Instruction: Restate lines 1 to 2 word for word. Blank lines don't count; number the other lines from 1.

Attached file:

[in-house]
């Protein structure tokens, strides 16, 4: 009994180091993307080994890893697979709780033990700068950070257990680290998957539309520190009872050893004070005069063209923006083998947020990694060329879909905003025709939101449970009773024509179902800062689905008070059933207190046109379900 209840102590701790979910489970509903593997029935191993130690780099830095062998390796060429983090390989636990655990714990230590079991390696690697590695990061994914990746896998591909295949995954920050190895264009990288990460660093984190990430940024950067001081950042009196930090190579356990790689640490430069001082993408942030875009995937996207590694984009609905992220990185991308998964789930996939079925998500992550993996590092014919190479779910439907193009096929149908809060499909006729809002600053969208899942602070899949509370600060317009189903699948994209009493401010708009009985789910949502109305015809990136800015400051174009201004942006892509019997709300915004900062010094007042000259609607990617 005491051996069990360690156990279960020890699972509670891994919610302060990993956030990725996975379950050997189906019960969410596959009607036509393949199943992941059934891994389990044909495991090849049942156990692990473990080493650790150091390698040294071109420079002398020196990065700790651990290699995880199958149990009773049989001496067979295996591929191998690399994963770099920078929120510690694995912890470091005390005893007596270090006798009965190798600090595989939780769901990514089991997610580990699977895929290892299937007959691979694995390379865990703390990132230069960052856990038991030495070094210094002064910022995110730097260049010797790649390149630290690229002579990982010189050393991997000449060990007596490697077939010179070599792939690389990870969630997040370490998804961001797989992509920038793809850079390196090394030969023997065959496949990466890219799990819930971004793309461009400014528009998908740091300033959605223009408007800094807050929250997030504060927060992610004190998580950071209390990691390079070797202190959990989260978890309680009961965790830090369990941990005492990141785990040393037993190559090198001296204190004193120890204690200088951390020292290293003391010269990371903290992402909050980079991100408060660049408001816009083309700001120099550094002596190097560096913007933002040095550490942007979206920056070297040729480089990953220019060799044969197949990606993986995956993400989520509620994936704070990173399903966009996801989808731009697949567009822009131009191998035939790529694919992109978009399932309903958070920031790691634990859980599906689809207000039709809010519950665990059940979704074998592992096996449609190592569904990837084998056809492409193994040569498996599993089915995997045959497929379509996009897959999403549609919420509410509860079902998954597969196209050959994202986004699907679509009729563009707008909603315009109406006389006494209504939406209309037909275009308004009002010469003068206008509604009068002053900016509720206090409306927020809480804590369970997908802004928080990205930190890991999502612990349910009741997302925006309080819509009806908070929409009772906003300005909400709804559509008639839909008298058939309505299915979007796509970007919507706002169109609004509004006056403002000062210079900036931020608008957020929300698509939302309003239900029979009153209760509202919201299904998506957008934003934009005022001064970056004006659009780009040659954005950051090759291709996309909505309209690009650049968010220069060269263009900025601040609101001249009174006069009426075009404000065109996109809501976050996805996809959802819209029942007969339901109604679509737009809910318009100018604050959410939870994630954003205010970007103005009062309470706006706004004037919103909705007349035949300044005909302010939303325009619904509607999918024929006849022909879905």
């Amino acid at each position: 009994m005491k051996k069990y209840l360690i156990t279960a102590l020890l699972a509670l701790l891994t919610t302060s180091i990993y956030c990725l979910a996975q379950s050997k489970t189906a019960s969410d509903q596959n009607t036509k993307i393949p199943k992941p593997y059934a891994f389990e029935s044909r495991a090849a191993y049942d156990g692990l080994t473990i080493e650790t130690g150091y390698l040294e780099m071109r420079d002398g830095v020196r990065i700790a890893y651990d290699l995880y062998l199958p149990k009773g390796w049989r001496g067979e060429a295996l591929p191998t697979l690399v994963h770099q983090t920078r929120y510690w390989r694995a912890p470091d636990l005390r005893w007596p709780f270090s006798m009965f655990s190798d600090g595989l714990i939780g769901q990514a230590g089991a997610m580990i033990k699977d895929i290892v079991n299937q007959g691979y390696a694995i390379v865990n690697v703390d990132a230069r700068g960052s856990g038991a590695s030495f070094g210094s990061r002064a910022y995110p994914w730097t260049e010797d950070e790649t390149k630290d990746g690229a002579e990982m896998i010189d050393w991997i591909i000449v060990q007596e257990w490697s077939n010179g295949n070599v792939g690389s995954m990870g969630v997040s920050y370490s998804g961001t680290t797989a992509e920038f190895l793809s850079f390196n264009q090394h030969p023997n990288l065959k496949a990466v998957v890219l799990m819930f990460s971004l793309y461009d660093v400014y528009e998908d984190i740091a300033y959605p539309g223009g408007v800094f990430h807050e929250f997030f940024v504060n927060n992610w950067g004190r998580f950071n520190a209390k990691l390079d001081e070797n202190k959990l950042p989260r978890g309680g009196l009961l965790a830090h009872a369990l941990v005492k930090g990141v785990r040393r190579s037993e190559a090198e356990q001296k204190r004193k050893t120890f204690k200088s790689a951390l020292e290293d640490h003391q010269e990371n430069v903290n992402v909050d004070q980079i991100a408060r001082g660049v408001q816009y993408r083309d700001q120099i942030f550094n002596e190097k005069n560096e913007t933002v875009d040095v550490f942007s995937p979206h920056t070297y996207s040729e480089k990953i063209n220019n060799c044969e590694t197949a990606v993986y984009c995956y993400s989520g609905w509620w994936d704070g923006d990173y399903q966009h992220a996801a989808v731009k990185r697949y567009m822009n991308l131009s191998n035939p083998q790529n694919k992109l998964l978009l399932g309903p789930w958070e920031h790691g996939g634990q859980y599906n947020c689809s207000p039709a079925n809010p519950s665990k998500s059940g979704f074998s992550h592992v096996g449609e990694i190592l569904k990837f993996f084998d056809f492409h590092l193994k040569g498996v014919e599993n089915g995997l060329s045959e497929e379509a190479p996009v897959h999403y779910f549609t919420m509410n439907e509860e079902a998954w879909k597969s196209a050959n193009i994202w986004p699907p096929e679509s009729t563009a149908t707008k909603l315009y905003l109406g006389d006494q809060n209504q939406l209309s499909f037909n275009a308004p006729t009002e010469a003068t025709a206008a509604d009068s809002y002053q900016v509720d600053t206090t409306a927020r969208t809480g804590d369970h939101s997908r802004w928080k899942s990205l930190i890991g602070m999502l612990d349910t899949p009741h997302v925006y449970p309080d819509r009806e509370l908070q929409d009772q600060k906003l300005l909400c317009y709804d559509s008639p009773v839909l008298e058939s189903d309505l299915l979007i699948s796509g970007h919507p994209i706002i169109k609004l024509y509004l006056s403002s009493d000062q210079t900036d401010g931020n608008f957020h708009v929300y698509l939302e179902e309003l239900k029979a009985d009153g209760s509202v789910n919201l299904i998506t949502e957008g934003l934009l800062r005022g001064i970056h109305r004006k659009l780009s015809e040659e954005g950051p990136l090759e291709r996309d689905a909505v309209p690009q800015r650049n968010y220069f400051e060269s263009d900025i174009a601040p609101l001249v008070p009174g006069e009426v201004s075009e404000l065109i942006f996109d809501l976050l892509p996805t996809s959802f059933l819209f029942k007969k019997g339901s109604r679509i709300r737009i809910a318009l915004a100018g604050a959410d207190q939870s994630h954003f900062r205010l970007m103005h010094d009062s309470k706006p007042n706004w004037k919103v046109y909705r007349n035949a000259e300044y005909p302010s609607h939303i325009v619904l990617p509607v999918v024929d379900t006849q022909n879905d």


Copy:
[in-house]
């Protein structure tokens, strides 16, 4: 009994180091993307080994890893697979709780033990700068950070257990680290998957539309520190009872050893004070005069063209923006083998947020990694060329879909905003025709939101449970009773024509179902800062689905008070059933207190046109379900 209840102590701790979910489970509903593997029935191993130690780099830095062998390796060429983090390989636990655990714990230590079991390696690697590695990061994914990746896998591909295949995954920050190895264009990288990460660093984190990430940024950067001081950042009196930090190579356990790689640490430069001082993408942030875009995937996207590694984009609905992220990185991308998964789930996939079925998500992550993996590092014919190479779910439907193009096929149908809060499909006729809002600053969208899942602070899949509370600060317009189903699948994209009493401010708009009985789910949502109305015809990136800015400051174009201004942006892509019997709300915004900062010094007042000259609607990617 005491051996069990360690156990279960020890699972509670891994919610302060990993956030990725996975379950050997189906019960969410596959009607036509393949199943992941059934891994389990044909495991090849049942156990692990473990080493650790150091390698040294071109420079002398020196990065700790651990290699995880199958149990009773049989001496067979295996591929191998690399994963770099920078929120510690694995912890470091005390005893007596270090006798009965190798600090595989939780769901990514089991997610580990699977895929290892299937007959691979694995390379865990703390990132230069960052856990038991030495070094210094002064910022995110730097260049010797790649390149630290690229002579990982010189050393991997000449060990007596490697077939010179070599792939690389990870969630997040370490998804961001797989992509920038793809850079390196090394030969023997065959496949990466890219799990819930971004793309461009400014528009998908740091300033959605223009408007800094807050929250997030504060927060992610004190998580950071209390990691390079070797202190959990989260978890309680009961965790830090369990941990005492990141785990040393037993190559090198001296204190004193120890204690200088951390020292290293003391010269990371903290992402909050980079991100408060660049408001816009083309700001120099550094002596190097560096913007933002040095550490942007979206920056070297040729480089990953220019060799044969197949990606993986995956993400989520509620994936704070990173399903966009996801989808731009697949567009822009131009191998035939790529694919992109978009399932309903958070920031790691634990859980599906689809207000039709809010519950665990059940979704074998592992096996449609190592569904990837084998056809492409193994040569498996599993089915995997045959497929379509996009897959999403549609919420509410509860079902998954597969196209050959994202986004699907679509009729563009707008909603315009109406006389006494209504939406209309037909275009308004009002010469003068206008509604009068002053900016509720206090409306927020809480804590369970997908802004928080990205930190890991999502612990349910009741997302925006309080819509009806908070929409009772906003300005909400709804559509008639839909008298058939309505299915979007796509970007919507706002169109609004509004006056403002000062210079900036931020608008957020929300698509939302309003239900029979009153209760509202919201299904998506957008934003934009005022001064970056004006659009780009040659954005950051090759291709996309909505309209690009650049968010220069060269263009900025601040609101001249009174006069009426075009404000065109996109809501976050996805996809959802819209029942007969339901109604679509737009809910318009100018604050959410939870994630954003205010970007103005009062309470706006706004004037919103909705007349035949300044005909302010939303325009619904509607999918024929006849022909879905």